Kindergarten teacher Ben Cogswell instructs his kindergartners online | Provided photo
By Susan Landry
Getting just one kindergartener to pay attention can be a near herculean task. Mix in 25 more, a virtual classroom and three weeks of cabin fever, and even the most seasoned educators might be tempted to run for the hills.
Despite these formidable challenges, Bardin Elementary School kindergarten teacher Ben Cogswell is taking the shift to distance learning in stride, breathing life into the virtual classroom and helping thousands of teachers across the country do the same.
Years ago, the Salinas-based instructor was one of several educators who helped spearhead the one-to-one program at Alisal Union School District, putting a Chromebook in the hands of every K-6 student.
“A lot of kindergarten teachers say, ‘Technology isn’t appropriate for kindergarteners, they shouldn’t be using it.’ But if you look at society nowadays, we have technology all around us. It’s a part of our lives and kids are already using it at home,” said Cogswell. “I want to show them how to use it for learning purposes, to use these technological tools in a strategic way.”
Now, as the coronavirus has catapulted all schooling into the digital space, Cogswell is utilizing his tech savviness to create dozens of instructional how-to videos for other educators on topics like “Managing Your Google Meet for Littles” or “Remote Learning with Seesaw.” Many of his videos have already garnered thousands of views on YouTube alone.
“I’m at a point in my career where I’ve had enough background using technology as a coach and I’ve had enough background in teaching,” said Cogswell. “There’s other people that have no idea what to do right now. So I’m doing my best to share everything I’ve been doing.”
In addition to posting informational videos, Cogswell makes his lessons and activities available free to the public through his website kindrockets.org, a resource page and across social media platforms like Facebook, YouTube and Twitter. In addition to helping other teachers, Cogswell explained that using social media helps more students and parents access his content.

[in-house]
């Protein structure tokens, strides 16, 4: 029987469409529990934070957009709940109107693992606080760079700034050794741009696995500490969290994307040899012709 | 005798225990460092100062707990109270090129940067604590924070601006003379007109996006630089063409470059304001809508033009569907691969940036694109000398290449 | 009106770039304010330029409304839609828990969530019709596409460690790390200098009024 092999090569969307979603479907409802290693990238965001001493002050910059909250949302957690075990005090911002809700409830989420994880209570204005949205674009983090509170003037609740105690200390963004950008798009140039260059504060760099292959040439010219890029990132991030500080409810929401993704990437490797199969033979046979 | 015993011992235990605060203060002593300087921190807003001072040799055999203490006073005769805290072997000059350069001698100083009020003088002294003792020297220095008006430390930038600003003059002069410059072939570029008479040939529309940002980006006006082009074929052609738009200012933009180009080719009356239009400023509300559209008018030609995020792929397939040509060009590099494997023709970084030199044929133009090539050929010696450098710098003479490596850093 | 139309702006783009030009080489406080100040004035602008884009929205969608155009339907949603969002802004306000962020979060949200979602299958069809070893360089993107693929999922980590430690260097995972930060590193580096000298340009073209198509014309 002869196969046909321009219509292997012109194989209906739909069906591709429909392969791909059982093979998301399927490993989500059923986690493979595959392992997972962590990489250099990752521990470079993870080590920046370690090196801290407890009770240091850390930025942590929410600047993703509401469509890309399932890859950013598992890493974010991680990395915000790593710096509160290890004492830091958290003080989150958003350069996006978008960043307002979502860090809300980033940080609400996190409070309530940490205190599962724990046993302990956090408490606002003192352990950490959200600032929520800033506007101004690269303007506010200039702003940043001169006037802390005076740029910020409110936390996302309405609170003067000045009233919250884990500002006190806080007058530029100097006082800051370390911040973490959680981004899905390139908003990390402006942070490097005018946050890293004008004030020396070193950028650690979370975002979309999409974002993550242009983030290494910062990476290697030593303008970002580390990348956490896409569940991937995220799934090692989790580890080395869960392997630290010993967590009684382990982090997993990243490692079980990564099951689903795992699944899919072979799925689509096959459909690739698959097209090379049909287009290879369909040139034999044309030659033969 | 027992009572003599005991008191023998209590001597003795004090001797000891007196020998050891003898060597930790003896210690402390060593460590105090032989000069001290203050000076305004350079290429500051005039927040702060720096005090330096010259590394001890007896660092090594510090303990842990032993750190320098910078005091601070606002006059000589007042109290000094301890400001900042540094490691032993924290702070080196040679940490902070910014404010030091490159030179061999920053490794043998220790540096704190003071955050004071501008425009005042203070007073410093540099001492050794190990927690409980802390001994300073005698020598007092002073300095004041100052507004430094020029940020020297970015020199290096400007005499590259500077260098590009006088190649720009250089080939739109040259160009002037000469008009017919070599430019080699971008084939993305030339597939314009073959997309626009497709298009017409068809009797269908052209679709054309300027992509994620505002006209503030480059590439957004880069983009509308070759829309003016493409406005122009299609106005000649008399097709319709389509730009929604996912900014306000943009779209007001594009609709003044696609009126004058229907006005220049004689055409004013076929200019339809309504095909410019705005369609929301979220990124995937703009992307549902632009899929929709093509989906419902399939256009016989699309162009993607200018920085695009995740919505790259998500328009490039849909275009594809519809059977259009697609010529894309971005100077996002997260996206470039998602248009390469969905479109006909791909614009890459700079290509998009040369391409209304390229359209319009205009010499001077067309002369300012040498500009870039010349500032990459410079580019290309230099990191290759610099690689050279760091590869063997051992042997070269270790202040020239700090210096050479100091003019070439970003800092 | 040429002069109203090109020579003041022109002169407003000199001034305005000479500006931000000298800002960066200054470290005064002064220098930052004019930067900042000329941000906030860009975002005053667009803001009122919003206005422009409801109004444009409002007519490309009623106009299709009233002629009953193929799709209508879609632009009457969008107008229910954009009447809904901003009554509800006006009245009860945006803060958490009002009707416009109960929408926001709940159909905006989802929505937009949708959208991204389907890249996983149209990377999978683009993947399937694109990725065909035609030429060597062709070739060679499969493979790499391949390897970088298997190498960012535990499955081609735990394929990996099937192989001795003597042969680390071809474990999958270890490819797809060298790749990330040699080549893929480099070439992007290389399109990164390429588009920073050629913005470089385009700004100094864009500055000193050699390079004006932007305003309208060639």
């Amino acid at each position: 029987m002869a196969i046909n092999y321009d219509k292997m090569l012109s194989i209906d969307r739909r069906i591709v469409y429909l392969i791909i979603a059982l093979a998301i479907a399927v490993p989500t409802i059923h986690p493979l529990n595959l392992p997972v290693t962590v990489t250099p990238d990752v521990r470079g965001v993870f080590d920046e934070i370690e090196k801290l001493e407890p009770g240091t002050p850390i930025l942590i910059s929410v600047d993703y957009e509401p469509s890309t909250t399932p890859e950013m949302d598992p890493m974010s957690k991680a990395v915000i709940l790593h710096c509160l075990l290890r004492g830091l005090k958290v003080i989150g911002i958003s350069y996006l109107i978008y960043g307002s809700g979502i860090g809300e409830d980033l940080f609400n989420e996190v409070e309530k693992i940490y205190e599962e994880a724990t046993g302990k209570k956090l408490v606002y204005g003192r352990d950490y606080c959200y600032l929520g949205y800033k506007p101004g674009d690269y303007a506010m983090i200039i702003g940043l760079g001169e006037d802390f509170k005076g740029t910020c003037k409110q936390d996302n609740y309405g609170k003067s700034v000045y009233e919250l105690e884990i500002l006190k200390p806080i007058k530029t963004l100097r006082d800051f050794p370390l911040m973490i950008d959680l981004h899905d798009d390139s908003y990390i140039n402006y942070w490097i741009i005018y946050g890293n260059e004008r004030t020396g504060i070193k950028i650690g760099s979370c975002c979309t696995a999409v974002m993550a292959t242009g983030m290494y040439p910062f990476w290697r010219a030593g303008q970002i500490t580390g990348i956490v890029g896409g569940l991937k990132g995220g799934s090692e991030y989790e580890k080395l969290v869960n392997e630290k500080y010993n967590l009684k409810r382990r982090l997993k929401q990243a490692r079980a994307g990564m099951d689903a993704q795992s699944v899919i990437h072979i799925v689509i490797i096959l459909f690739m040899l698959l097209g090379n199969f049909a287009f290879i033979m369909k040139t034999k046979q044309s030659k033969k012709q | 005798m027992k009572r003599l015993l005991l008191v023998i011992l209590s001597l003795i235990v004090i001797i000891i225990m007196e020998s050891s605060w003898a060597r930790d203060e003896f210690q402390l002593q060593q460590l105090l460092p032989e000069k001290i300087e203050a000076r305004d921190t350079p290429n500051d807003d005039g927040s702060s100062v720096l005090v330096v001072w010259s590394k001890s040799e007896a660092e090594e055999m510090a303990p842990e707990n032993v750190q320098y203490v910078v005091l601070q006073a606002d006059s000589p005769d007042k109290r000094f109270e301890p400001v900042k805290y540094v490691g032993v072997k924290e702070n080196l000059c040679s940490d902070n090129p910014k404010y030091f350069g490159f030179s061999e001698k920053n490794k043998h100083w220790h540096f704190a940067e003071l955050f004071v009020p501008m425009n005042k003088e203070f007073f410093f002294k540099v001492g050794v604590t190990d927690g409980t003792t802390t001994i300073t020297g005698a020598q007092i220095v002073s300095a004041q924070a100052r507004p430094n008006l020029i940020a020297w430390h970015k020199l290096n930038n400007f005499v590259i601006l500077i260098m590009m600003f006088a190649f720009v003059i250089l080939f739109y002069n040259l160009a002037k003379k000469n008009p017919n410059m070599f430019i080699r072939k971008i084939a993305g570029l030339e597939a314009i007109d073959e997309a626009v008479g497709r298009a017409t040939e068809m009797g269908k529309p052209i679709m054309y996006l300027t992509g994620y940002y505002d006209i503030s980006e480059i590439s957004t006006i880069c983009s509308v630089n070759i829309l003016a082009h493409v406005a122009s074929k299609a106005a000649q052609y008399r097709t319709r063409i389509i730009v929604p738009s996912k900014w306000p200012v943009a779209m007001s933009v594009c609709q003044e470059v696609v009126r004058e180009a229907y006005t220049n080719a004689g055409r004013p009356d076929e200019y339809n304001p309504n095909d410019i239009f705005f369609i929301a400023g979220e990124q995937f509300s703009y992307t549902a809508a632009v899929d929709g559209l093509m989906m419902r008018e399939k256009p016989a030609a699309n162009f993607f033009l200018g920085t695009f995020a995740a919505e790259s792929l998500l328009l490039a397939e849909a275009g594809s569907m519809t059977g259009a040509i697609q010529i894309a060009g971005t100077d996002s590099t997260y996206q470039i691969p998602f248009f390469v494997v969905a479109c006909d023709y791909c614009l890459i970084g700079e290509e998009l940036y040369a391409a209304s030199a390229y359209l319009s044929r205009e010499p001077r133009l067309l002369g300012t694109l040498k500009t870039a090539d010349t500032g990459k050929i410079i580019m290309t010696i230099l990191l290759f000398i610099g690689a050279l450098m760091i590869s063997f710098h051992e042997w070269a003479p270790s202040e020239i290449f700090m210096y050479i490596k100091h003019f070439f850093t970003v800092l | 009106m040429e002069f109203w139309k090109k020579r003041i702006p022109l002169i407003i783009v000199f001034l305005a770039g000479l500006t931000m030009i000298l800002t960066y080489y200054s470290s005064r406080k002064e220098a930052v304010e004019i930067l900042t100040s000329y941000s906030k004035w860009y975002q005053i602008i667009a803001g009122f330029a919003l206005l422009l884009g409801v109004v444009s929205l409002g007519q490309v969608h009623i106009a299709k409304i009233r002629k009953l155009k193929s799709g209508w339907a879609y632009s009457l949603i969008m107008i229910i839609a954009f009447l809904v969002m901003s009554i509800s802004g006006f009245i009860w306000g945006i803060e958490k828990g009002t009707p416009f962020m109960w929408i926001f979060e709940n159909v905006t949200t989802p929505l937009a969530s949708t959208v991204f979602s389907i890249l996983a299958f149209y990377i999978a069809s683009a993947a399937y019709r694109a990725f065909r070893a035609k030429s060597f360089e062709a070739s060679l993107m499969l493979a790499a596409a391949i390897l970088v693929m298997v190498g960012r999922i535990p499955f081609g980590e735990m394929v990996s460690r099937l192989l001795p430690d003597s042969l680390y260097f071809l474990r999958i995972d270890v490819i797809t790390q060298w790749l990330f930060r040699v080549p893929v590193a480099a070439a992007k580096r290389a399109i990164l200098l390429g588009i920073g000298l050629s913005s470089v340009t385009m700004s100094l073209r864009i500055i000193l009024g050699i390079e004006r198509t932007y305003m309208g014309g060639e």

“I know not every family has Wi-Fi at home, but most families have a smartphone. And how many families, do you think, don’t have access to Youtube? Or Facebook? Not too many, right?” said Cogswell. “So we have to start thinking about some of these non-traditional ways of reaching our kids and communicating with them.”
Despite his technological bent, Cogswell explained that his daily lessons are actually a mix of what he calls, ‘digital and analog,’ pairing Chromebook activities with off-screen learning like counting with dice or drawing birthday cards for classmates.
Each day, he begins with a morning video message for his students — often while singing songs or clad in a space suit — to set the tone for the day and get students engaged. “I’m setting a schedule for people that’s consistent, that they can use every single day.”
His schedule follows the California Department of Education’s recommended 60 to 75 minutes of kindergarten distance learning each day, but he adds in some optional extras, too. “It needs to be rigorous enough where students are still going to grow, but it also needs to be doable for families,” said Cogswell.
As a father of four himself, he resonates with the challenges of supporting kids through distance learning. “They have four different schedules that my wife and I have to manage,” said Cogswell.
Unfortunately, some students have no in-home parent support at all. Cogswell said this is one of the most significant challenges he must overcome in distance teaching, even though his students have used Chromebooks and practiced virtual homework all year long.
“I’ll be in a Google Hangout with some of the kids and their brothers and sisters are home, but I’m like, ‘Turn off the TV please,’ because they’re at home and nobody’s there,” said Cogswell.
So in addition to communicating with parents as much as possible, he uploads step-by-step instructional videos to guide students through every single activity he assigns. “I’m able to get the kids, hopefully if they’re watching the videos, to be able to do it by themselves,” he said.
Overall, Cogswell said he’s incredibly proud of his students and will continue his work trying to support others in the digital space.
“I always say my naive thought is that we can save the world as teachers by helping our kids,” said Cogswell. “I think the teachers out there, everybody’s doing their best. So I’d say just be okay with what you’re doing and then push yourself a little bit farther. And teachers and parents, be patient with yourself and each other.”
Have something to say about this story? Send us a letter.